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Park Place

George's CedarGeorge's Cedar - photograph from archives

There are many large cedars in the grounds of Park Place and one of them has an unusual and distinguished history; it was planted by King George III.

the tree today, photographed by Peter BowersFrom 1738 until his death in 1751, George III's father Prince Frederick of Wales owned Park Place where the tree stands. George was born in the same year the house was purchased. Due to a quarrel between the King (George II) and the Prince of Wales (George III's father), the family spent most of their time in the country. This tree is thought to have been planted by George III sometime before his 14th birthday.

photograph from archives, taken in 1949

George's cedar, on the back lawn of the manor and the others found in the grounds, have been a definitive part of the landscape around the house for centuries; George's cedar is visible to the right of the house in this aerial photo from 1949. The tree still stands in the grounds of Park Place and is perhaps a more dignified legacy to an old king than the madness that marred the end of his reign and for which he is usually remembered.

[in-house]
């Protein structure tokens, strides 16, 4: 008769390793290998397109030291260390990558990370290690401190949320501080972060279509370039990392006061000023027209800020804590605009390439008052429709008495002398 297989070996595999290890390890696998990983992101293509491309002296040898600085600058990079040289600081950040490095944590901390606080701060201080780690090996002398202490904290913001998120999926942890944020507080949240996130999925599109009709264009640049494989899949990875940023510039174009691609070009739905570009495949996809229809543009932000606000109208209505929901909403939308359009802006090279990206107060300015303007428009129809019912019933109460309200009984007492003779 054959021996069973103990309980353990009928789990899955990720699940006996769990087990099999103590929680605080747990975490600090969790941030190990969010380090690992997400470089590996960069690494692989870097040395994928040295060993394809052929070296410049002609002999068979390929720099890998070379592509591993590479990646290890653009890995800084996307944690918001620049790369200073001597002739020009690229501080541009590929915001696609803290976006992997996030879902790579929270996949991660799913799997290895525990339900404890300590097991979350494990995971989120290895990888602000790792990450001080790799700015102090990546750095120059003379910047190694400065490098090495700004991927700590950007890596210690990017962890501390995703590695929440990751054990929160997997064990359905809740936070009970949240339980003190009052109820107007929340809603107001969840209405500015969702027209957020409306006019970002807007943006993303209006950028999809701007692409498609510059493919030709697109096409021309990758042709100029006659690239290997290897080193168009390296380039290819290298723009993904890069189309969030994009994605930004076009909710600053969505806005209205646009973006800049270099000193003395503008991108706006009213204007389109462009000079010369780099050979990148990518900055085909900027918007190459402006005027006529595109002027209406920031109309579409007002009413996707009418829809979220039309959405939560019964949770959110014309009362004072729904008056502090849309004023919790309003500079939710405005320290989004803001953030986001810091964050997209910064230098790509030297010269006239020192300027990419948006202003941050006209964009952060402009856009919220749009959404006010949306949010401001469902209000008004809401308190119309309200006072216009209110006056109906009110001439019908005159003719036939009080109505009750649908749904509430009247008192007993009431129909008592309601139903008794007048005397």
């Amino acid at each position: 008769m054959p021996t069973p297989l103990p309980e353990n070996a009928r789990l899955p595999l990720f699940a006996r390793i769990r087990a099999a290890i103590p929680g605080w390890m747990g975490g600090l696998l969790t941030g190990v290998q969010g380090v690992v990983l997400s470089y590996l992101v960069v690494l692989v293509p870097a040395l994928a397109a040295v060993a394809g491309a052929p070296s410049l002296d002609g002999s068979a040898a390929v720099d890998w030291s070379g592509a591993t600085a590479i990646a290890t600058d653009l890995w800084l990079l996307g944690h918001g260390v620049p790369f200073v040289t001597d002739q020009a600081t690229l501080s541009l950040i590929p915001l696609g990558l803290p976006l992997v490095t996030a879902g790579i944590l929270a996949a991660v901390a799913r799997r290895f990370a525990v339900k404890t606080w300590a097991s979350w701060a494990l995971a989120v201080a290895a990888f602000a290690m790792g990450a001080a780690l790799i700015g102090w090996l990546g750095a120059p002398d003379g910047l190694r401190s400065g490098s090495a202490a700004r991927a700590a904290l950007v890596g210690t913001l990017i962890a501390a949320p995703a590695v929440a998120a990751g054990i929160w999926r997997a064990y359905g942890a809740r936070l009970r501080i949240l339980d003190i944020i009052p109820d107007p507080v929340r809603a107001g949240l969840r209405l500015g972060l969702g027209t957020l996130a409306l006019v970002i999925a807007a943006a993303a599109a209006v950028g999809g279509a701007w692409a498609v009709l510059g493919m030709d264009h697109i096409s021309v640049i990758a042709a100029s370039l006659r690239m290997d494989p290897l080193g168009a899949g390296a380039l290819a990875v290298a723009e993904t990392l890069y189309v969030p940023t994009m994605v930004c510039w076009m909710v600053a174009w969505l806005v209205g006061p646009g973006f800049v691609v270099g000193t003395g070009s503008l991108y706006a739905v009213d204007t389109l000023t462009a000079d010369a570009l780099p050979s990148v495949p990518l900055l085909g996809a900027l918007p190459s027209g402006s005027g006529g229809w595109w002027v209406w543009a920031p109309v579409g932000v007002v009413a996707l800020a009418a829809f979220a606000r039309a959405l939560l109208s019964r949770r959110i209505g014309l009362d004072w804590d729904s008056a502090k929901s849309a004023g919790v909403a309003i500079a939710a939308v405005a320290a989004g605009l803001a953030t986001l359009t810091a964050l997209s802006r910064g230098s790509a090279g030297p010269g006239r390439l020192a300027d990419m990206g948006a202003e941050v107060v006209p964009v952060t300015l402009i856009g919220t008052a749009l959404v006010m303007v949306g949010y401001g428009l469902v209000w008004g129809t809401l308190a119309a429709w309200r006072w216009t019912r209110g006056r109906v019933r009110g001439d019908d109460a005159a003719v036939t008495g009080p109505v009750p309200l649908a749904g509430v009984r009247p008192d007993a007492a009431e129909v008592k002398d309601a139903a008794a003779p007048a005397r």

Premier Poplar

Premier Poplar - photograph from archivesAnother notable tree within the grounds of Park Place is this Lombardy poplar. In this old photo it is already fairly well grown and it is believed to have been planted in 1787, which would make it the first Lombardy poplar to have been grown in this country. At the time of its planting, the house was owned by Henry Seymour Conway, a Field Marshal in the army.

Lombardy Poplars originated in the Lombardy region of Italy in the 17th century. They are a cultivar of the Black Poplar, selected to grow with a tall and narrow form, making them popular as wind breakers throughout northern Europe.

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These trees stand in private land


Park Place, Remenham

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